Original Story: catalyst.phrma.org
New data raises even more questions about how hospitals are using for-profit pharmacies to expand a little known program called 340B. This program was designed to allow qualifying hospitals and clinics receiving certain federal grants to access deeply discounted pharmaceuticals so they can more easily provide medicines for their uninsured or vulnerable patients. An Oklahoma health care lawyer is reviewing the details of this case.
Unfortunately, there are not sufficient safeguards in place to ensure that hospitals qualifying for the program are true safety net hospitals providing a disproportionate share of charity care to low-income, uninsured patients.
Now, new data shows the majority of hospitals that are aggressively expanding use of this program through for-profit pharmacies are actually providing below average levels of charity care.
For-profit pharmacies became officially involved in the 340B program for the first time in 1996, when the Health Resources and Services Administration (HRSA) allowed hospitals or other 340B entities without an in-house pharmacy to extend their ability to obtain prescriptions at 340B prices through use of a contract with an outside pharmacy. A Charleston health care lawyer assists clients with health care matters involving pharmaceuticals, public health, and health insurance.
These pharmacies are typically traditional retail pharmacies (including some large chain drug stores) and are known as contract pharmacies. In 2010, HRSA dramatically expanded the 340B program by allowing all 340B entities – regardless of whether or not they had a pharmacy on site – to have an unlimited number of contract pharmacies. HRSA also currently allows these pharmacies and hospitals to keep the profit from patients buying medicines at full cost even though the hospitals received steep 340B discounts for the medicines. There is no current requirement for hospitals to reinvest these profits from the 340B program into programs that help uninsured or vulnerable patients access the medicines they need.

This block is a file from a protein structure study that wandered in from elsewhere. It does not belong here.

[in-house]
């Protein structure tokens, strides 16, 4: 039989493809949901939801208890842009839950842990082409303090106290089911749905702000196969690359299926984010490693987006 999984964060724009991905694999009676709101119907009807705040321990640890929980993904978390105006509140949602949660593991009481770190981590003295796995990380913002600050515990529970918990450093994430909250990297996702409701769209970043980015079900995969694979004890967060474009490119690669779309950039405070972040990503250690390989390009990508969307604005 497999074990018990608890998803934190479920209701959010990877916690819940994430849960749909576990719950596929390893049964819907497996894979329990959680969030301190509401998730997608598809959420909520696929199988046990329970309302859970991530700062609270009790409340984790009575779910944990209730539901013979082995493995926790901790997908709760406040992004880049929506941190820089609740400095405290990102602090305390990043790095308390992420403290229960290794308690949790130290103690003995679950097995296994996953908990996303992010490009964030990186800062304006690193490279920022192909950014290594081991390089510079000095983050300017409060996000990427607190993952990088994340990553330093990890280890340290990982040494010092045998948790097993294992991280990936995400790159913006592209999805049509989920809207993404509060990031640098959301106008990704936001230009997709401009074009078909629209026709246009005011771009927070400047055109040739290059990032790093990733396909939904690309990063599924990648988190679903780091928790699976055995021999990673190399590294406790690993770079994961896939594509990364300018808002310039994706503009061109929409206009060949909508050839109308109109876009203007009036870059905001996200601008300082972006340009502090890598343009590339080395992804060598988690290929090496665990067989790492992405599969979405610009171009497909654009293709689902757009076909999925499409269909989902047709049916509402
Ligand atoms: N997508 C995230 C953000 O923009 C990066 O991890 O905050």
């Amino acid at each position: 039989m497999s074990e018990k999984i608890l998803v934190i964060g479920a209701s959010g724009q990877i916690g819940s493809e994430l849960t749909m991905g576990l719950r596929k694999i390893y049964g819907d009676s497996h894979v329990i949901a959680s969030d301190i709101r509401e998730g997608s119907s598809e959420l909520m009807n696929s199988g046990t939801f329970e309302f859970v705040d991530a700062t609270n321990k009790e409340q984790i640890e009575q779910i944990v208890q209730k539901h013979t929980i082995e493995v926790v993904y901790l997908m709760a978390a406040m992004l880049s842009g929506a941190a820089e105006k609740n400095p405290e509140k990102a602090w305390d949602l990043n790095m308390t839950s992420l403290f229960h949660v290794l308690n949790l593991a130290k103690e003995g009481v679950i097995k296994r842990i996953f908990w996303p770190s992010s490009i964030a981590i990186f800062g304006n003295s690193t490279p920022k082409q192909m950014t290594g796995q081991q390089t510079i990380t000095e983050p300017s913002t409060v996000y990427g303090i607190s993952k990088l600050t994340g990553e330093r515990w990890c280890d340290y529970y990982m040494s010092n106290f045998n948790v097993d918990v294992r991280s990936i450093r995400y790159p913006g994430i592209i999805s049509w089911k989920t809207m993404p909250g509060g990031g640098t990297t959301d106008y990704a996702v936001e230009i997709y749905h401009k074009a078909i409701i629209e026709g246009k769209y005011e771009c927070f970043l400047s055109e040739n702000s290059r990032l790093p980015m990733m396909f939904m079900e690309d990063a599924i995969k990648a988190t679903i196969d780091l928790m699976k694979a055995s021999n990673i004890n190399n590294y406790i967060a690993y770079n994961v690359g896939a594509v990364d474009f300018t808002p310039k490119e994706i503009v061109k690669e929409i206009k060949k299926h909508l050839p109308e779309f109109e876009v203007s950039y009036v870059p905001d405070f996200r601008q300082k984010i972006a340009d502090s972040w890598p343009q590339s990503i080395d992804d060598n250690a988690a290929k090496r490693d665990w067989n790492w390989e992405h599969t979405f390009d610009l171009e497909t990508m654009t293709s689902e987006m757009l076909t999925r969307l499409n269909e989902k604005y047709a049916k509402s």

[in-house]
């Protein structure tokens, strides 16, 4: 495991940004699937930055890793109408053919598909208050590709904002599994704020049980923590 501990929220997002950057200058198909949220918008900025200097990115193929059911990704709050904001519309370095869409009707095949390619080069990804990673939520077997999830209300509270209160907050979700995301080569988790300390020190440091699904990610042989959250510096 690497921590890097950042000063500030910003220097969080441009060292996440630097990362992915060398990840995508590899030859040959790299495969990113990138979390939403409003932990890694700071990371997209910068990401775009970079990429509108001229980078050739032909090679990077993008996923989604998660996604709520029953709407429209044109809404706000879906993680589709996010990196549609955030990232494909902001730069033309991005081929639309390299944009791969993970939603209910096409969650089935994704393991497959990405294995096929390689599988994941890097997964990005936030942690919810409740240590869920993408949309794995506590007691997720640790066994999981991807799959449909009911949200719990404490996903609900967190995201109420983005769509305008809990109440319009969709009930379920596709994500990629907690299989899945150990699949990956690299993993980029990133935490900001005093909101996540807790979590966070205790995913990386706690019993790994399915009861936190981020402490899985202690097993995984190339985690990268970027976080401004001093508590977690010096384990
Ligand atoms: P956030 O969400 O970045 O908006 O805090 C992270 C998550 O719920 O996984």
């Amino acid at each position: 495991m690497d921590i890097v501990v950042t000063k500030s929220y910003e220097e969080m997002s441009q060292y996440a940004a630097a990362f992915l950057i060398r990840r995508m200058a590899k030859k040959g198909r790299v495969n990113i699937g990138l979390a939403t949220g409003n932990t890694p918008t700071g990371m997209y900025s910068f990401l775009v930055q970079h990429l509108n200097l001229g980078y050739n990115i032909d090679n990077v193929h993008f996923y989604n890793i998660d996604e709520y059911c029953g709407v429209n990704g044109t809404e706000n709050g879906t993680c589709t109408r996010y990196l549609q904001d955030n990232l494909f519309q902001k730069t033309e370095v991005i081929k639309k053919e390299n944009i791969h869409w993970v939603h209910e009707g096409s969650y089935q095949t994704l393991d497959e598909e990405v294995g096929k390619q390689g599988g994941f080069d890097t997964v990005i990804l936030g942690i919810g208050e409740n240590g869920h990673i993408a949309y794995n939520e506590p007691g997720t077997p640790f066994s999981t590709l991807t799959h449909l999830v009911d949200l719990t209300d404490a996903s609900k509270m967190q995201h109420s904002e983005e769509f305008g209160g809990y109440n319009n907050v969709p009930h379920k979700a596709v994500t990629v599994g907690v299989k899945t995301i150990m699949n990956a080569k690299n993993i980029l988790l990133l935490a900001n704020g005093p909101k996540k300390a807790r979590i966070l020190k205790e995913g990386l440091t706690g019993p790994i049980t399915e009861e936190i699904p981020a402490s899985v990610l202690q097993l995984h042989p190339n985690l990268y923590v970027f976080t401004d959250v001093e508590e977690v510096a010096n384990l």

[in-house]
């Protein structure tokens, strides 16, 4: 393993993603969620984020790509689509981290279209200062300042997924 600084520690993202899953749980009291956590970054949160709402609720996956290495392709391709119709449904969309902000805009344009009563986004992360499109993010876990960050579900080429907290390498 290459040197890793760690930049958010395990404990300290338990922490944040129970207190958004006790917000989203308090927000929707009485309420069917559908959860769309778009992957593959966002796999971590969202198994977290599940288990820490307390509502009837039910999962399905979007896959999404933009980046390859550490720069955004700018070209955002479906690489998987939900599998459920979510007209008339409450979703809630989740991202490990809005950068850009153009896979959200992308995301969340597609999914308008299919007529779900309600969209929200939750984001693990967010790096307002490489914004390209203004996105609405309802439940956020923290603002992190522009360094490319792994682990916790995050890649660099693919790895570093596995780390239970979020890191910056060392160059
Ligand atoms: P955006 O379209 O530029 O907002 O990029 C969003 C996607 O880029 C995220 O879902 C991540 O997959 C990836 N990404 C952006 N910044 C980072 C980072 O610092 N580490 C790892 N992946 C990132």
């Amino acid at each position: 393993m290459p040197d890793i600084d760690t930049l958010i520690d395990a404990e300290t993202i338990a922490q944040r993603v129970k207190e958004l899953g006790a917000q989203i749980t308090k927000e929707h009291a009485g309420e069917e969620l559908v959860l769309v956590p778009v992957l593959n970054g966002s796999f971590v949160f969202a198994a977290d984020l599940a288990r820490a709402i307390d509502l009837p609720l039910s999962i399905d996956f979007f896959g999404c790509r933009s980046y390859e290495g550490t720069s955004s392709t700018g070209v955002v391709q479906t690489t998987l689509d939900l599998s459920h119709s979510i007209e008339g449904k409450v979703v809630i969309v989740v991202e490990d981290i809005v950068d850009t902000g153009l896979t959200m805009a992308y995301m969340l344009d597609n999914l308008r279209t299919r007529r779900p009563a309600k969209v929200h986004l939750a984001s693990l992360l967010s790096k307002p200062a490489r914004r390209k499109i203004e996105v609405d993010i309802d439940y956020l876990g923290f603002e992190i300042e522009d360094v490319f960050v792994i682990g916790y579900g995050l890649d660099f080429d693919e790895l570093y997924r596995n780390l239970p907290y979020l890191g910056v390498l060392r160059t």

Hospitals qualifying for 340B through their disproportionate share percentage (DSH hospitals) account for more than 80 percent of 340B sales volume. This new data shows the majority of these hospitals taking advantage of the contract pharmacy program provide less charity care as a percent of the hospital’s costs than the average for all hospitals—including for-profit hospitals. A New Delhi pharmaceutical attorney is following this story closely.
More specifically, 61 percent of 340B DSH hospitals with more than one contract pharmacy provide charity care that is less than 3.5 percent of costs, which is the national average for all hospitals. And almost one-in-five (18 percent) of these hospitals provide charity care that represents less than one percent of costs. This data suggests that some hospitals may be using contract pharmacy arrangements to benefit the hospital, rather than the uninsured or vulnerable patients the program was intended to help.
In addition to this data, a recent Department of Health and Human Services Office of the Inspector General report found most of the 15 DSH hospitals they sampled did not pass along the 340B discounts to uninsured patients. With the majority of these hospitals providing so little charity care and evidence suggesting hospitals and for-profit pharmacies are using the program to generate profits, it is time to ask whether the current contract pharmacy program is working to improve access to prescription medicines for uninsured or vulnerable patients.
 Alliance for Integrity and Reform of 340B, "Unfulfilled Expectations: An analysis of charity care provided by 340B hospitals," Spring 2014 (Available at: http://340breform.org/userfiles/Final%20AIR%20340B%20Charity%20Care%20Paper.pdf)
 Data from Apexus Update 2015 – 340B Coalition Winter Meeting.
 U.S. Department of Health and Human Services, Office of Inspector General, Memorandum Report: Contract Pharmacy Arrangements in the 340B Program, OEI005—13-00431, February 4, 2014.